Causes & Risk Factors, STD

What Are the Odds That I’ll Get an STD?

February 25, 2018

What are the chances getting an STD if you have intercourse with a particular kind of person in a particular kind of manner? How high are the risks? Might it be possible to lower those odds? Is there any way to be 100 percent protected from sexually transmitted diseases?

Many men and women are concerned about the chances of getting an STD. Unfortunately, it is difficult to give an easy answer to any person’s level of risk.

That is because there are a great deal of things that factor in the likelihood of getting an STD through any sexual experience.

Which Factors Lead to The Danger of Allergic an STD?

The probability of getting an STD depend on a number of factors. These include:

  • How you have sex (i.e., manual, anal, vaginal, oral)
  • the number of partners you have, and what type of encounters you have with them
  • whether you use condoms or other barriers to practice safe sexual
  • how consistently you use those barriers with Various partners, and for different Kinds of gender
  • whether or not you use sexual lubricants, and what Sorts of lubricants you utilize
  • if your partner already has an STD
  • should they do, what type of STD they have
  • the severity of their infection, as measured by viral load and other variables
  • your General Health and the health of your immune system
  • whether you have breaks in your skin… or other STDs Which May make you more susceptible to disease

Assuming all of these items are known, it might seem like it would be easy to give you a risk evaluation. Scientists would simply need to be aware of the odds of transmitting the STD in question, through the special kind of sex you are having, with all the other variables also taken into consideration. Then they could give you an notion of the actual likelihood of getting an STD in any specific sexual experience.

The problem is that scientists do not really have data that’s that detailed.

There’s some research into the odds of transmitting HIV through various types of sexual intercourse. It is possible to inform that suppressive therapy reduces herpes transmission. But it’s really tough to design a study that will tell scientists how probable it is that an STD is going to be transmitted any particular time a person has sex. Doing so would require large numbers of people having sex with people whose disease status was known. They’d have to keep accurate logs of the sexual experiences, and they’d have to be analyzed on a regular basis.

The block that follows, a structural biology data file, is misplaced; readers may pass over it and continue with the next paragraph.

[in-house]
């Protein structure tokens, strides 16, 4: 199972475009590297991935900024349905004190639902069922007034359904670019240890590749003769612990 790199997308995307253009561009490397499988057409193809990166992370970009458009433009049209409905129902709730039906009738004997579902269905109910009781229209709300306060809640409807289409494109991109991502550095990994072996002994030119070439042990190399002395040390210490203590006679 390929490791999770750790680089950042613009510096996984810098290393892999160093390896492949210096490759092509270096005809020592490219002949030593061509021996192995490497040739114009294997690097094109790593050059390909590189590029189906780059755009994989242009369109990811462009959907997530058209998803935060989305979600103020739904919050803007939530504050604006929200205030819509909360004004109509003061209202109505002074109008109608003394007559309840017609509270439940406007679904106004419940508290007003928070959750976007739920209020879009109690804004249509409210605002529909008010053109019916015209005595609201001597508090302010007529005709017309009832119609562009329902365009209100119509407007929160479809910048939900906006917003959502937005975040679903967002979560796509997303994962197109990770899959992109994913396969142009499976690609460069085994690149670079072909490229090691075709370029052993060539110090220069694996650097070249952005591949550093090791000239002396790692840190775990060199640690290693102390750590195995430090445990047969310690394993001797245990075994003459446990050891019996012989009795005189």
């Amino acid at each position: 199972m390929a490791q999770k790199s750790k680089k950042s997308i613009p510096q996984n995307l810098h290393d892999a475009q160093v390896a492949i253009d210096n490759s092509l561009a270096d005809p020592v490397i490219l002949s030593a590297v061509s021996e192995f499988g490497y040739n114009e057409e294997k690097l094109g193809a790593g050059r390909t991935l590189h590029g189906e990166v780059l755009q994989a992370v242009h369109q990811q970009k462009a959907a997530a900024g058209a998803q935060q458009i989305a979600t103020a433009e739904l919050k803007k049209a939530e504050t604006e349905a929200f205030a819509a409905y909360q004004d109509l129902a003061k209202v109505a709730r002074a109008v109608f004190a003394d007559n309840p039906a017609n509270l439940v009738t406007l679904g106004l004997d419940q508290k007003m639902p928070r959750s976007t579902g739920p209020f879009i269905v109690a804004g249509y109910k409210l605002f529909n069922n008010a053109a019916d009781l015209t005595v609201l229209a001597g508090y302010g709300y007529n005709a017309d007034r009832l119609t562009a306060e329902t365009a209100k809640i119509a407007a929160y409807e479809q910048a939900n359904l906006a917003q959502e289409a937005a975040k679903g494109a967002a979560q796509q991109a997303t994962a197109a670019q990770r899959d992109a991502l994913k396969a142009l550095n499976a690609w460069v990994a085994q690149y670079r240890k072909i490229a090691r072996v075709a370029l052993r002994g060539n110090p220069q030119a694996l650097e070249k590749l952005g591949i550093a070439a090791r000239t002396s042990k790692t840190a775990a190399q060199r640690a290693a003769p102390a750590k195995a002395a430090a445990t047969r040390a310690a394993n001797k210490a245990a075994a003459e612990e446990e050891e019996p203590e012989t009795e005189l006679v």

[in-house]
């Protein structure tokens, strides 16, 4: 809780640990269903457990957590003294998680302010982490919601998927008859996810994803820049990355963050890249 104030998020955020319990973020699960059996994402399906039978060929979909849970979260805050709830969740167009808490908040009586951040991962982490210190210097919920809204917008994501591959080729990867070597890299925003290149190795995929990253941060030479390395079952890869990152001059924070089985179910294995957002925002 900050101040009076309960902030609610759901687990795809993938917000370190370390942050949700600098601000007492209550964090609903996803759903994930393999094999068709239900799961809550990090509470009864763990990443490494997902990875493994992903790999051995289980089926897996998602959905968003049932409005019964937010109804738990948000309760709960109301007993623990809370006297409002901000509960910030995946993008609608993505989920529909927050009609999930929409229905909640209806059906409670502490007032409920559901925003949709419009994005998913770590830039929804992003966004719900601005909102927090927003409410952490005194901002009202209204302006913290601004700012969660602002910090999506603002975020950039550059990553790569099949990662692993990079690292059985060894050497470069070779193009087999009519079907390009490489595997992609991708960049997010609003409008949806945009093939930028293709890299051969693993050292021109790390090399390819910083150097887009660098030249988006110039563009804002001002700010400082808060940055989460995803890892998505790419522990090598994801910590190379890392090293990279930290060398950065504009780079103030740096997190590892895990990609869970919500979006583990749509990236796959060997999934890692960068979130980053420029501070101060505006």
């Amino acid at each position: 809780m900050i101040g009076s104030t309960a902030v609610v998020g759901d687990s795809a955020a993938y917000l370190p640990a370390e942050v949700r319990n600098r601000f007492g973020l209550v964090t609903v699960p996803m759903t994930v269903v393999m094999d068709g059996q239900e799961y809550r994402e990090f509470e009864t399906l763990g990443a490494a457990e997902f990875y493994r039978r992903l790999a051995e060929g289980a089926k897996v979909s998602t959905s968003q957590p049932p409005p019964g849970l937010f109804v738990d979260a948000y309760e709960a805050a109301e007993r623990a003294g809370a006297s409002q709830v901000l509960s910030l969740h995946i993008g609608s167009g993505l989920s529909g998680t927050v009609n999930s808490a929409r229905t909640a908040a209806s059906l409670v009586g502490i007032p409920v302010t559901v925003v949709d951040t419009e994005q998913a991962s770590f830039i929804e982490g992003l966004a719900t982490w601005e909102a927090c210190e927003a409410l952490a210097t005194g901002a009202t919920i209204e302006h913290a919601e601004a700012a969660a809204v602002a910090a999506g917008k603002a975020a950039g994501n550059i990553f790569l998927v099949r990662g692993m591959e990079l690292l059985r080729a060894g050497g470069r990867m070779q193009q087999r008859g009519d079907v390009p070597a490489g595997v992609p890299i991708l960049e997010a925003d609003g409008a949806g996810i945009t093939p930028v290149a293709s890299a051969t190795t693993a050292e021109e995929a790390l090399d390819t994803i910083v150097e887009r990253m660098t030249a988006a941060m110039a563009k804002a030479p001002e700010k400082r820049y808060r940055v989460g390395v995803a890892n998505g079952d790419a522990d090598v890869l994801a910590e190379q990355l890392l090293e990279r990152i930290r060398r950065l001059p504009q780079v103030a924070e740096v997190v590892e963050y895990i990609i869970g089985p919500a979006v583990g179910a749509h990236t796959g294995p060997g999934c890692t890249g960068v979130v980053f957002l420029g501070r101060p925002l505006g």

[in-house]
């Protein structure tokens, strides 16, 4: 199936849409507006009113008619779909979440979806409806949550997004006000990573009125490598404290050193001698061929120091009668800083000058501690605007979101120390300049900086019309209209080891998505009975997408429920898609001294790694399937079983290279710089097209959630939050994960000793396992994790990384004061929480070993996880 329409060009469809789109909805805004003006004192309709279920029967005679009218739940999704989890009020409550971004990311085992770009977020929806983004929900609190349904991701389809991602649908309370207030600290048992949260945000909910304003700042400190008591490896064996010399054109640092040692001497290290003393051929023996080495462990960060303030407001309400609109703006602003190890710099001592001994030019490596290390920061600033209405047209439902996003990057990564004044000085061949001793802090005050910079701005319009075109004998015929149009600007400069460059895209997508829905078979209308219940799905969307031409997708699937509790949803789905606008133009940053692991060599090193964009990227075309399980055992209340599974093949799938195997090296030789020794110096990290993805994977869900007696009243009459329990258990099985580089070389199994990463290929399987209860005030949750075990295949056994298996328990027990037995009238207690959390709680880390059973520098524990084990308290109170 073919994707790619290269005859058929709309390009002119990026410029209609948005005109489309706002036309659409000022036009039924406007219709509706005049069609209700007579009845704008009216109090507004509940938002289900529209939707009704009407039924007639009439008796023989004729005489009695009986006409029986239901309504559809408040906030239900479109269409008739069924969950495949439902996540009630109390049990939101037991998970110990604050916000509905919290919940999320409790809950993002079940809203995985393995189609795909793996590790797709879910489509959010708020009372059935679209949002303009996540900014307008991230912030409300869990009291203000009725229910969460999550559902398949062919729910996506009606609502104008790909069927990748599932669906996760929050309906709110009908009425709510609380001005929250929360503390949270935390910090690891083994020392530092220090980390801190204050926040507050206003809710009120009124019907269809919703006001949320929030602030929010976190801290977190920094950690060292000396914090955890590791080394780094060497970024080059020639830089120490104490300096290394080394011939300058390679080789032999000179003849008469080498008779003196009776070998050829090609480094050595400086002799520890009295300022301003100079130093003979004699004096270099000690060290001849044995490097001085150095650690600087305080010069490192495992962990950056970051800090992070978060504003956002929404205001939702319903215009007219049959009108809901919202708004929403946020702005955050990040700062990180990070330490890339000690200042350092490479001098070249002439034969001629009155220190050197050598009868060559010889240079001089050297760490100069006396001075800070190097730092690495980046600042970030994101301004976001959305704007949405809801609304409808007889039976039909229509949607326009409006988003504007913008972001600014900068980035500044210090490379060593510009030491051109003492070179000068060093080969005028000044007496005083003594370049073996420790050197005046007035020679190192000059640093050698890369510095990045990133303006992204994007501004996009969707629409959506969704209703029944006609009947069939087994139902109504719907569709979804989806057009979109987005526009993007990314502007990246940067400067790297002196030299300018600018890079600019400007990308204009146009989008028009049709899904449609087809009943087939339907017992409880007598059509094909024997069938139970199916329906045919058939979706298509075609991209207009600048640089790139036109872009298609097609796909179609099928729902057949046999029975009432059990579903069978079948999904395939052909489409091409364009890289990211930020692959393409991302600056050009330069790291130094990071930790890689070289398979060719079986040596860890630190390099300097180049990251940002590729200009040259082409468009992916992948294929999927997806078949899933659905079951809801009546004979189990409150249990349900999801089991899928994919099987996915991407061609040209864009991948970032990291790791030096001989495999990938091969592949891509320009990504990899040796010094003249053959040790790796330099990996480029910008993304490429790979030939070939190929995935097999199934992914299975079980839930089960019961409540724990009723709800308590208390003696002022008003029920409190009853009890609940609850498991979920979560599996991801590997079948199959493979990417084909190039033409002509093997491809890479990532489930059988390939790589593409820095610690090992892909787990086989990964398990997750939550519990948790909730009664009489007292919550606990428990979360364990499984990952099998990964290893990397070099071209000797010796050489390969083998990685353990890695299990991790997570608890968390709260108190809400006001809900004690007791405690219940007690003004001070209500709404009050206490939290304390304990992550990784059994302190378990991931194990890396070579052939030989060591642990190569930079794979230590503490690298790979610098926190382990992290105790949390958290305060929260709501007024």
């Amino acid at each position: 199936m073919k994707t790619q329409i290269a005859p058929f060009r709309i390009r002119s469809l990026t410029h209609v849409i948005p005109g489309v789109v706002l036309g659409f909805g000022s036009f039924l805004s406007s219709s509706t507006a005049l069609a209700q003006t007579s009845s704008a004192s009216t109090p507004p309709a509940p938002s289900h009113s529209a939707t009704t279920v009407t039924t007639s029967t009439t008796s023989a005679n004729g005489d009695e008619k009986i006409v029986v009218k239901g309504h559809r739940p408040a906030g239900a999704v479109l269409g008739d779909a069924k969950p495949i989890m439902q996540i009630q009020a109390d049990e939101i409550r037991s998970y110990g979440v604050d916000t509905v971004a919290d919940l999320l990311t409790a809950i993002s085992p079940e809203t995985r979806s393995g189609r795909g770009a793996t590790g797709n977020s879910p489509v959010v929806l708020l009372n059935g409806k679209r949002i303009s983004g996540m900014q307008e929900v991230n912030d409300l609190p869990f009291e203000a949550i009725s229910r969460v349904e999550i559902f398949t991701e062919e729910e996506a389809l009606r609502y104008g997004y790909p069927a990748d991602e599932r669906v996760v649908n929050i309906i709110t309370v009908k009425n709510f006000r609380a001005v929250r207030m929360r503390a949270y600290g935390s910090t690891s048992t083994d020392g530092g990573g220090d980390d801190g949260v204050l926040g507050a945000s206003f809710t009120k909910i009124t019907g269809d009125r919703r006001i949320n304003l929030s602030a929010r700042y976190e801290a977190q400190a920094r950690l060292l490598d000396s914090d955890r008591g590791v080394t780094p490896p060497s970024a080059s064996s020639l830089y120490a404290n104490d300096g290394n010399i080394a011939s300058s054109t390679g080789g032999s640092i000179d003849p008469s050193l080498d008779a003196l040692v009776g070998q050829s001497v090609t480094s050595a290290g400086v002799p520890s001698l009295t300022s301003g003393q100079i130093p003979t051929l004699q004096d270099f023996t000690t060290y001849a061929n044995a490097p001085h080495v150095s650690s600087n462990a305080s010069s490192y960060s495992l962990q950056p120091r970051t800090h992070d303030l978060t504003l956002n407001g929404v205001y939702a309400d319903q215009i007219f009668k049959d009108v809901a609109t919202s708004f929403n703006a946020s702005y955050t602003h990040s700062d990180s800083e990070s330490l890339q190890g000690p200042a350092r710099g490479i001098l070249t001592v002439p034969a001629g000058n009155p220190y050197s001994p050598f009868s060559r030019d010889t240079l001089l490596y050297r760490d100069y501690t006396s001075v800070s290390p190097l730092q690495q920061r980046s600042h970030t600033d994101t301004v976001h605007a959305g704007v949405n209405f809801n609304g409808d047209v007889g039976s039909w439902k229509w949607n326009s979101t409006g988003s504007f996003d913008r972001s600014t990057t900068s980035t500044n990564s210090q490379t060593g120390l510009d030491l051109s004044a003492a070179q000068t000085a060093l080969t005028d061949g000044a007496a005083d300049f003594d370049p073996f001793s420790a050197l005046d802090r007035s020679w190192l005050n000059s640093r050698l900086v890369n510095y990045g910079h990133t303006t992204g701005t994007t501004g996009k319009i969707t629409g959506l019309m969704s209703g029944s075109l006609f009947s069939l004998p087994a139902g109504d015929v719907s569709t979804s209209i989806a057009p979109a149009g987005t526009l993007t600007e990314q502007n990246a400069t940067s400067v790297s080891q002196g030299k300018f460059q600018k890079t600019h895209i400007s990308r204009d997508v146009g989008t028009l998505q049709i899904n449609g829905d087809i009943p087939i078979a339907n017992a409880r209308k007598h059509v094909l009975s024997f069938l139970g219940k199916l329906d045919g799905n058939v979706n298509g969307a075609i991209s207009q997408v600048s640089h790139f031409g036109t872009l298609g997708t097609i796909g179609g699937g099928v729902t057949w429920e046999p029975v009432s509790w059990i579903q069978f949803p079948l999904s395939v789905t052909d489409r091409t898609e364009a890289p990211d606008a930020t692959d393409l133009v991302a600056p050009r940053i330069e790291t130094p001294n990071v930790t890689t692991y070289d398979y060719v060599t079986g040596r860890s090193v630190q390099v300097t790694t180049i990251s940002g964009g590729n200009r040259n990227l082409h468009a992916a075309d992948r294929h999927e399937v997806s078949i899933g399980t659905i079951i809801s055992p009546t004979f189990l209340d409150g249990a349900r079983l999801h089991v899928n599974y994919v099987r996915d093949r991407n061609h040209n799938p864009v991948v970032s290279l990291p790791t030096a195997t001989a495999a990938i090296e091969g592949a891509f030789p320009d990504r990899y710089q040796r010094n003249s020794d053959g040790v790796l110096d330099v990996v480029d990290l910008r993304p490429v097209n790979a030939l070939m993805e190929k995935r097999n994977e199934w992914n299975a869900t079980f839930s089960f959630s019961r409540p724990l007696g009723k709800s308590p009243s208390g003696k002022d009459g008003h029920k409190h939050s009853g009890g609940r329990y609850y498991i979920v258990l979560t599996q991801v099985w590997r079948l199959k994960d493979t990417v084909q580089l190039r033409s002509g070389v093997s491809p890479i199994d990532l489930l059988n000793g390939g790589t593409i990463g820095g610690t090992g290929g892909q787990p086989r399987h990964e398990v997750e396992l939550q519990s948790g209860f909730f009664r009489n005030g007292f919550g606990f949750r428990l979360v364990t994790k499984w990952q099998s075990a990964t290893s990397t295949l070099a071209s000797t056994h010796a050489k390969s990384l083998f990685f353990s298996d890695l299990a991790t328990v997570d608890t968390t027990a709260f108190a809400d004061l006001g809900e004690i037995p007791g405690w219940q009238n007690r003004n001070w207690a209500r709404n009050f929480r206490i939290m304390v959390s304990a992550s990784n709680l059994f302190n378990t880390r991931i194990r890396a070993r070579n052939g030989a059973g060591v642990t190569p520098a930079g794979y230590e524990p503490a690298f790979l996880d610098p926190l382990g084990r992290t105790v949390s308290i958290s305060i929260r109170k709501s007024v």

That isn’t practical. It is also not ethical, but except in situations where people are subjected to those risks anyway.  Furthermore, people infected with the STDs of attention would have to be included in the study to observe how those diseases propagate. Even if those things were possible, the data still would have difficulties. By way of example, tests take some time to demonstrate that someone is positive for an STD. That makes it difficult to tell how many times they engaged in a particular at before getting infected.

That’s why doctors can’t tell you the likelihood of getting an STD.

They can inform you whether activities are risky or not. They could test you and invite you to see test results out of partners. They can help you figure out how to create the sex you are having safer. What they can not do is provide you the odds of contracting STDs, since they don’t know what they’re

How Do I Reduce My Odds of Getting an STD?

We might be unable to pinpoint the data on getting an STD. We do, however, know a great deal about the way to lower those odds… regardless of what they are.

For starters, you can be more aware of the risk you are undertaking by regularly getting screened for STDs. You can even speak with your spouse before you have sex.

Having this information can help you make smarter decisions about your sexual play.

You may also decrease your risk by reliably practicing safe sex.

What Exactly Does it Mean to Have Safer Sex?

Safer sex isn’t a one time thing. It also means using a barrier method each time you engage in sexual activity, whether vaginal, anal, or oral. Barrier methods such as condoms or dental dams are not 100 percent successful. They do, however, dramatically decrease your risk of contracting an STD.

Only having sex within the context of a mutually monogamous relationship may also enhance your likelihood of staying STD free. That’s especially true if both you and your partner continue to be regularly screened for STDs and have open communication on your evaluation results.

Finally, remember that having a contraceptive may protect against pregnancy, however, contraceptives don’t necessarily protect against illnesses. Oral contraceptive pills and IUDs are excellent pregnancy defense, but they have to get used with barriers to protect against STD transmission.